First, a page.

There is growing frustration in European capitals that Trump’s stubbornness over the Obama-era agreement is diverting attention away from other pressing issues.
In an interview broadcast on the eve of his arrival, Macron went on Trump’s favorite television channel, Fox News, to make his pitch.
“If you make war against everybody,” Macron said, “trade war against Europe, war in Syria, war against Iran — come on — it doesn’t work. You need allies. We are the allies.”
Macron will also be keen to temper Trump’s instinct to precipitously pull the US military out of Syria, amid cooperation in fighting the Daesh group and coordinated strikes on chemical weapons installations operated by Damascus.
“I think the US role is very important to play,” he said.
“Why? I will be very blunt. The day we will have finished this war against ISIS — another name for Daesh — if we leave, definitely and totally, even from a political point of view, we will leave the floor to the Iranian regime, Bashar Assad and these guys.”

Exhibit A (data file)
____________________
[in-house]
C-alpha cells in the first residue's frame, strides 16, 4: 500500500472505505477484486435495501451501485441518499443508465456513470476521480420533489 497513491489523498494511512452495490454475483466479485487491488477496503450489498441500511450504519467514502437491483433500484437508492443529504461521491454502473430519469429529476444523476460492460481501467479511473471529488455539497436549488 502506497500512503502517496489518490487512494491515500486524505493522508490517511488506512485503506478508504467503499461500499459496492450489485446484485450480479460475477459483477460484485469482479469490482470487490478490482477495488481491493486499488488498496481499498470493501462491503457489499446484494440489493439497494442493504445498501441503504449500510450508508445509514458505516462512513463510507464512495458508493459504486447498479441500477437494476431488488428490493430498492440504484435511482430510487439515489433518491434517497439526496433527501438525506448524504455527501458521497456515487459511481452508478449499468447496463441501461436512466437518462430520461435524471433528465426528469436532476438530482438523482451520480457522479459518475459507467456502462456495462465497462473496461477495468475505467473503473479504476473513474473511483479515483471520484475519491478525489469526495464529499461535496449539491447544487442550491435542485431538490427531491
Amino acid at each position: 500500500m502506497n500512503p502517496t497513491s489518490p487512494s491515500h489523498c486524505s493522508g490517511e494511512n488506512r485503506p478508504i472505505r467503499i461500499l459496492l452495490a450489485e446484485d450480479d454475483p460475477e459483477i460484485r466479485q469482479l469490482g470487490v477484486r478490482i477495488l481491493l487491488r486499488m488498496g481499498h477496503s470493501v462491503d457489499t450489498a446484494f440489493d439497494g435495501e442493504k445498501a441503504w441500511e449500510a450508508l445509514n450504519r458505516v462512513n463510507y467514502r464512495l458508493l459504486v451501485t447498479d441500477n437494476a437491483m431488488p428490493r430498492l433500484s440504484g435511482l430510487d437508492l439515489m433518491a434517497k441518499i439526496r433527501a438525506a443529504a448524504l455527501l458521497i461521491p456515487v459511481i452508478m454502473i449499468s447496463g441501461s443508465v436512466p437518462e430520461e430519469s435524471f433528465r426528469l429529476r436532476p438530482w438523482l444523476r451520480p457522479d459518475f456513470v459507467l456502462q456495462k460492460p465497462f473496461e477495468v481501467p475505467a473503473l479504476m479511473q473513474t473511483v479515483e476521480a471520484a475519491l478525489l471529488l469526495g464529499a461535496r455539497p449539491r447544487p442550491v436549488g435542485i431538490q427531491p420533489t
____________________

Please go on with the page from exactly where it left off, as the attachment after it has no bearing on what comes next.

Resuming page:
In public, both countries are keen to emphasize their historic relationship — recalling that France was the first ally of American revolutionaries fighting for independence.
Macron brought with him an oak sapling that he and Trump planted at the White House on Monday as a symbol of friendship.
It comes from near the site of the Battle of Belleau Woods in northern France, where 2,000 US Marines perished at the end of World War I.
The pair, clearly relaxed, also briefly visited the Oval Office before heading to Mount Vernon.
On a personal level, despite sharp differences in political background, age and lifestyle, the presidents seem to have struck up a bond as fellow outsiders who outwitted the establishment to gain power.
“We have a very special relationship because both of us are probably the maverick of the systems on both sides,” Macron told Fox News.
Trump himself told Macron their “friendship” was “unbreakable” during his trip to Paris last year.
When asked about their first encounter — a much-scrutinized six-second handshake during a NATO summit in May — Macron acknowledged it had was a “very direct, lucid moment” that had set the tone between them.
“And a very friendly moment,” he added. “It was to say now, we will work together.”
On Wednesday, the centrist leader will demonstrate his English-language skills — a rarity for a French president — in an address to a joint session of Congress.